Harper's New Monthly Magazine

An excerpt from "Newport: Historical and Social," in Harper's New Monthly Magazine, vol. 9, no. 51 (August 1854): 314-315

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We speak of the old days of Newport, and of its vanished glories.  But there remains one monument which interests the poet, the antiquarian, the traveler, the controversialist, the divine; of which sweet songs have been sung, wild theories spun, and happy hoaxes invented,  It is the "stem round tower of other days," the Newport ruin, the old mill.  It stands upon a lot between Mill and Pelham streets, opposite the front of the Atlantic House.  It tells no story itself, but it is suggestive of romantic legend, although there can be little doubt that it is only an old mill.  A pamphlet published two or three years since in Newport, and understood to be written by Rev. Charles T. Brooks, the accomplished and genial scholar, the graceful poet, and pastor of the church at whose dedication Dr. Channing paid his interesting and beautiful tribute of remembrance to the island, contains the most lucid and comprehensive account of the structure.  The society of Danish Antiquaries at Copenhagen had, upon the reception of some imperfect drawings, hastily decided that it was probably built in the twelfth century by the Northmen who coasted along the New England shore, and called the country Vinland, from the abundance of grapes.  It is upon this romantic hint, and the discovery of "a skeleton in armor" at Fall River, upon the main near Newport, that Longfellow has founded his heroic ballad of the same name. 

 

The Viking escapes with his mistress from her forbidding father and the Norsemen: 

 

"Three weeks we westward bore,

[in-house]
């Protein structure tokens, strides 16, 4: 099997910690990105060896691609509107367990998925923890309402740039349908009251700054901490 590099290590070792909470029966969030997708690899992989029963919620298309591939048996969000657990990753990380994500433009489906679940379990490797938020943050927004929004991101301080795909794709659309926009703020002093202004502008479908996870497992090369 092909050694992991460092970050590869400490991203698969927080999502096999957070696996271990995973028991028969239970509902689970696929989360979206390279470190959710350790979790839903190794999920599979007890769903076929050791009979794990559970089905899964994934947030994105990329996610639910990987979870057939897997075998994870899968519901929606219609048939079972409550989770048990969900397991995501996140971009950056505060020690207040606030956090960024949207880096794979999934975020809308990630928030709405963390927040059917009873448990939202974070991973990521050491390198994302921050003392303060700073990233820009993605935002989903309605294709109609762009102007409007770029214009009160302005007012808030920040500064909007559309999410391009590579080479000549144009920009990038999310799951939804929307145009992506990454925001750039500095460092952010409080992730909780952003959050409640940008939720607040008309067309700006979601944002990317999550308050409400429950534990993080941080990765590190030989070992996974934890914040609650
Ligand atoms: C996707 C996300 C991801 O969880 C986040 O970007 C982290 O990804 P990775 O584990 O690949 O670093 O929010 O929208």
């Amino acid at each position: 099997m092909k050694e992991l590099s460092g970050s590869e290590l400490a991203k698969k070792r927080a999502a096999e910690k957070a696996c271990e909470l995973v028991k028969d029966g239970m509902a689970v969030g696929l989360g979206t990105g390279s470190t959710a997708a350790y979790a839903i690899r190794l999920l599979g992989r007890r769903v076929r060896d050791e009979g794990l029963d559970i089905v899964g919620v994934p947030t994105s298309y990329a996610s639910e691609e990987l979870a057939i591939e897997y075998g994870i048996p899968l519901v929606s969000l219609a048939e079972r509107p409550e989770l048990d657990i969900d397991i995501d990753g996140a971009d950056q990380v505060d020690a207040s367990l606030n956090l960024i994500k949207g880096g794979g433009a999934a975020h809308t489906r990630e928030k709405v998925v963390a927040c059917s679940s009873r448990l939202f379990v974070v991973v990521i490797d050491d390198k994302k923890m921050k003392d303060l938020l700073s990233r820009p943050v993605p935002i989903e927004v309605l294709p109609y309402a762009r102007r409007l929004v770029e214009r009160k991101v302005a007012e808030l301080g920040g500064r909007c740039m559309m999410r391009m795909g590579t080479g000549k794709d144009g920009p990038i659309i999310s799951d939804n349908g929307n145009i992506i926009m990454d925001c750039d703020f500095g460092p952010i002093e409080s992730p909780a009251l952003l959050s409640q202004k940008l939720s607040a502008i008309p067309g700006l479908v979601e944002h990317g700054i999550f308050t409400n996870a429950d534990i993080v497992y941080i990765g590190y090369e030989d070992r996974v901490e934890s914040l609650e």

And, when the storm was o'er,   

Cloud-like we saw the shore,   

Stretching to leeward;   

There, for my lady's bower,  

Built I the lofty tower,   

Which, to this very hour,   

Stands, looking seaward." 

 

The old mill is about seventy-five feet above the high-water level in the harbor, and about a hundred and twenty rods from the shore. The earliest settlers make no mention of it, and this is quite sufficient proof of its erection since that period, as the original settlement of the town was very near the site of the building, and so remark-able an object would not have escaped mention by some of the profuse diarists of the times.  In 1663, Peter Easton, one of the first settlers, says in his Journal, that the first wind-mill was built during that year; and, in 1675, it was blown down by a heavy gale.  This fact would induce its reconstruction in a more solid manner.  In 1653, Benedict Arnold, who was of a different family from that of the traitor, came to Newport from Providence, where he had had difficulties with Roger Williams and with the Indians.  He settled in Newport, and was presently made Governor.  He built a house upon a lot of sixteen acres, just in the rear of the present site of the Rhode Island Union Bank upon Thames Street, the eastern part of which includes the mill. Governor Arnold died in 1678, aged sixty-three years.  His will is dated 20th December, 1677, and speaks of the lot upon which stands "my stone-built wind-mill."  It would be very natural that Arnold, who was not in favor with the Indians, would be quite willing to erect a building which not only should look like a fort, but might actually serve as one, and especially as the wind-mill had just been blown down, he would wish to build securely.